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Are we close to CAPE Fear?

Way back in 1934, Benjamin Graham and David Dodd published a famous financial analysis tome called Security Analysis.  They argued that one-year returns are too volatile to make any informed decision on the future of a firm’s stock price.

It was suggested that using data of five or even ten years to smooth the returns was a far better predictor of a security’s forward-looking price.  If we then fast-forward to the 1980’s, “Stock Prices, Earnings and Expected Dividends” was published by John Campbell and Robert Shiller.  They determined that “a long moving average of real earnings helps to forecast future real dividends” which are correlated with returns on equities.  Shiller would eventually go on to use Graham and Dodd’s analysis as a way to value the stock market.  Shiller and Campbell used market data from both estimated and actual earnings reports from the S&P index and found that the lower the CAPE (cyclically-adjusted price earnings), the higher the investors’ likely return from equities over the following 20 years.

Below is a graph of the CAPE over time and in relation to the current value of the S&P 500.  As a point of reference, in the 20th century, the CAPE had an average value of 15.21 (Shiller, 2014).  The rather disconcerting point is that as of the end of Q1 2019, the CAPE is double the long-term average.

Source:  Online data from Robert Shiller, http://www.econ.yale.edu/~shiller/data.htm

Data as at May 2019

 

The graph below is a new version of Shiller’s CAPE which takes into consideration recent structural changes.  As Shiller states on his webpage, “As of September 2018, I now also include an alternative version of CAPE that is somewhat different. As documented in Bunn & Shiller (2014) and Jivraj and Shiller (2017), changes in corporate payout policy (i. e. share repurchases rather than dividends have now become a dominant approach in the United States for cash distribution to shareholders) may affect the level of the CAPE ratio through changing the growth rate of earnings per share. This subsequently may affect the average of the real earnings per share used in the CAPE ratio. A total return CAPE corrects for this bias through reinvesting dividends into the price index and appropriately scaling the earnings per share.”  This shows an even greater disparity between the long-term average and the current level.

Source:  Online data from Robert Shiller, http://www.econ.yale.edu/~shiller/data.htm

Data as at September 2018

History has shown that when the CAPE is high, as it is now, it is suggested that buying equities when the stock market is expensive dampens subsequent returns.  A review of current CAPE values in the US, developed ex-US, and emerging markets shows that greater relative value lies in the emerging market space.  On the other hand, as CAPE is not a good predictor of short-term returns, returns from this current cycle can still be high; it’s impossible to predict the stock market return over the next 12 months based on valuation factors.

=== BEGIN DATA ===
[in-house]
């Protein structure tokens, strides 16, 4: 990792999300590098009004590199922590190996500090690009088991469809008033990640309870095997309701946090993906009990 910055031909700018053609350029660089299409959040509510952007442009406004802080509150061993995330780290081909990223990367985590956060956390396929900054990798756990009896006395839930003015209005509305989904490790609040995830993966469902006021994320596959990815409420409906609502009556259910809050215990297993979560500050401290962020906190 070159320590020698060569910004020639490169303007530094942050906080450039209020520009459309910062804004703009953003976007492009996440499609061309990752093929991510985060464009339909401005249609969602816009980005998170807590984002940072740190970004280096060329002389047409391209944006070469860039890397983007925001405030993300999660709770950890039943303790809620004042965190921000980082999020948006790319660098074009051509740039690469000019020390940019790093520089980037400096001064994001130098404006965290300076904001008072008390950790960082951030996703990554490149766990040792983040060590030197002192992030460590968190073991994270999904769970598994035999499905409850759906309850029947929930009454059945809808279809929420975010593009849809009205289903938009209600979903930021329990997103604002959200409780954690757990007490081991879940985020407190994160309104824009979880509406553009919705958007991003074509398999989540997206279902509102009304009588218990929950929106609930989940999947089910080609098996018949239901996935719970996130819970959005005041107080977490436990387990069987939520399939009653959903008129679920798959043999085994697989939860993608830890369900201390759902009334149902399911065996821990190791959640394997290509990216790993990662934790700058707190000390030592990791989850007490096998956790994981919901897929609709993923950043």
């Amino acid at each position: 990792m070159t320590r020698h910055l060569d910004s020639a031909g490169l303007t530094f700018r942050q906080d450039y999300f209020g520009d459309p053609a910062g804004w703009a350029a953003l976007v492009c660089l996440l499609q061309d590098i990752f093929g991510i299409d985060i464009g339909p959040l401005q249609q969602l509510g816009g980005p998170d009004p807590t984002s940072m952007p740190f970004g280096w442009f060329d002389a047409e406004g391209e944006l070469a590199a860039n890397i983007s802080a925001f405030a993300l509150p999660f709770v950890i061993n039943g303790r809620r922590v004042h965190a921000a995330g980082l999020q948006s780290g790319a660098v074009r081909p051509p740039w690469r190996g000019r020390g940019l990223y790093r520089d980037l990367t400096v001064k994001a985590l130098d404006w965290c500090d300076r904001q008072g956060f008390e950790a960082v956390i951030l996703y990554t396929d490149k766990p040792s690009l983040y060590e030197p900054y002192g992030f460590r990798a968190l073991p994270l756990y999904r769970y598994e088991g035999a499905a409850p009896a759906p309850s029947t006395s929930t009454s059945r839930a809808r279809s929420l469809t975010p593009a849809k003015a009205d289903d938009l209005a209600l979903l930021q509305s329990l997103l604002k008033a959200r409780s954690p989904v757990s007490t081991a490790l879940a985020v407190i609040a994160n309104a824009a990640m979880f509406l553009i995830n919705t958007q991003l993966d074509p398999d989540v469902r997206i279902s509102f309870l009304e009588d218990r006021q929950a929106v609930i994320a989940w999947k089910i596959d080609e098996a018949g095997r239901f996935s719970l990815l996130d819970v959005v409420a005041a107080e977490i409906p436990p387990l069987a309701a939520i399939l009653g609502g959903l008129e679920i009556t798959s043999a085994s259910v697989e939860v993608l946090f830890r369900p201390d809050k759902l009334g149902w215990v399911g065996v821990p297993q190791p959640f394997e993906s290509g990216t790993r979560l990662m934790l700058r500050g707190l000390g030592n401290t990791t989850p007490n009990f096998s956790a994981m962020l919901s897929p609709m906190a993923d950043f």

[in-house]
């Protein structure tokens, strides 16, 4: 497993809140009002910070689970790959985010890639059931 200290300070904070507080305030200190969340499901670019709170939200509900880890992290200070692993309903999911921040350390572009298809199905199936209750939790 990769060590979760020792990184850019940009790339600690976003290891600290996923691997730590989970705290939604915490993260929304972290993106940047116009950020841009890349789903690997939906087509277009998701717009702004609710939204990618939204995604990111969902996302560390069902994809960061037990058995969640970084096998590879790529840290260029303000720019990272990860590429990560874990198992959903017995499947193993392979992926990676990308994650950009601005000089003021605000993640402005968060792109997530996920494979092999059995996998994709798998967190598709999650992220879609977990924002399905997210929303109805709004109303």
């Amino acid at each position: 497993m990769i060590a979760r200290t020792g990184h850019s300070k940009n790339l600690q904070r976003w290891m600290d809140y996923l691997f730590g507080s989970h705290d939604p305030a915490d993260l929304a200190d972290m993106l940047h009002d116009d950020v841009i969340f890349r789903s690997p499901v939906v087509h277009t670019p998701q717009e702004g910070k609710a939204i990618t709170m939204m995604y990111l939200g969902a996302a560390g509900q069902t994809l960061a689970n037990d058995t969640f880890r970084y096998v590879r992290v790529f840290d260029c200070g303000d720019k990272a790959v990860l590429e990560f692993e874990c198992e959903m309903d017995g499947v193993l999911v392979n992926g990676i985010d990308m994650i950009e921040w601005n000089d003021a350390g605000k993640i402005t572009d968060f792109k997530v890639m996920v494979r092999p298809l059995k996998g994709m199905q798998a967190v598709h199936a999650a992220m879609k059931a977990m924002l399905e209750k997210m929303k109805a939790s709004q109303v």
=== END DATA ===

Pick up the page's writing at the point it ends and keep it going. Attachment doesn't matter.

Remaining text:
The last US recession ended in Q2 2009.  The boom and bust, (better defined as expansion and contraction) business cycles of the U.S. economy averaged 38.7 months in expansion and 17.5 months in contraction between 1854 and 2009. According to the National Bureau of Economic Research, there were 33 business cycles between 1854 and 2009, with each full cycle lasting roughly 56 months on average. A recession from an economic standpoint consists of two consecutive quarters of negative GDP (Gross Domestic Product) growth.  To put our current cycle in context, we are currently in month 119 (as of April 2019) of expansion.

If one combines the current degree and length of expansion in the US with an exceptionally high CAPE, it’s not a far leap to expect weaker growth for US markets over the medium term with the prospect of a recession being unsurprising from a historical standpoint.  However, as we know, past events and performance are not necessarily predictive in nature.

Risk Warnings and Important Information

This article is for information purposes only and is not intended to be relied upon as a forecast, research or investment advice. The value of investments can fall as well as rise.  You may not get back what you invest. Investments involve risks. The investment return and principal value of an investment may fluctuate so that an investor’s shares, when redeemed, may be worth more or less than their original value. Past performance is not a reliable indicator of future results.

Although the information is based on data which MASECO considers reliable, MASECO gives no assurance or guarantee that the information is accurate, current or complete and it should not be relied upon as such.

MASECO LLP (trading as MASECO Private Wealth) is a limited liability partnership registered in England and Wales (Companies House No. OC337650) and has its registered office at Burleigh House, 357 Strand, London, WC2R 0HS. MASECO LLP is authorised and regulated by the Financial Conduct Authority for the conduct of investment business in the UK and is an SEC Registered Investment Adviser in the US.


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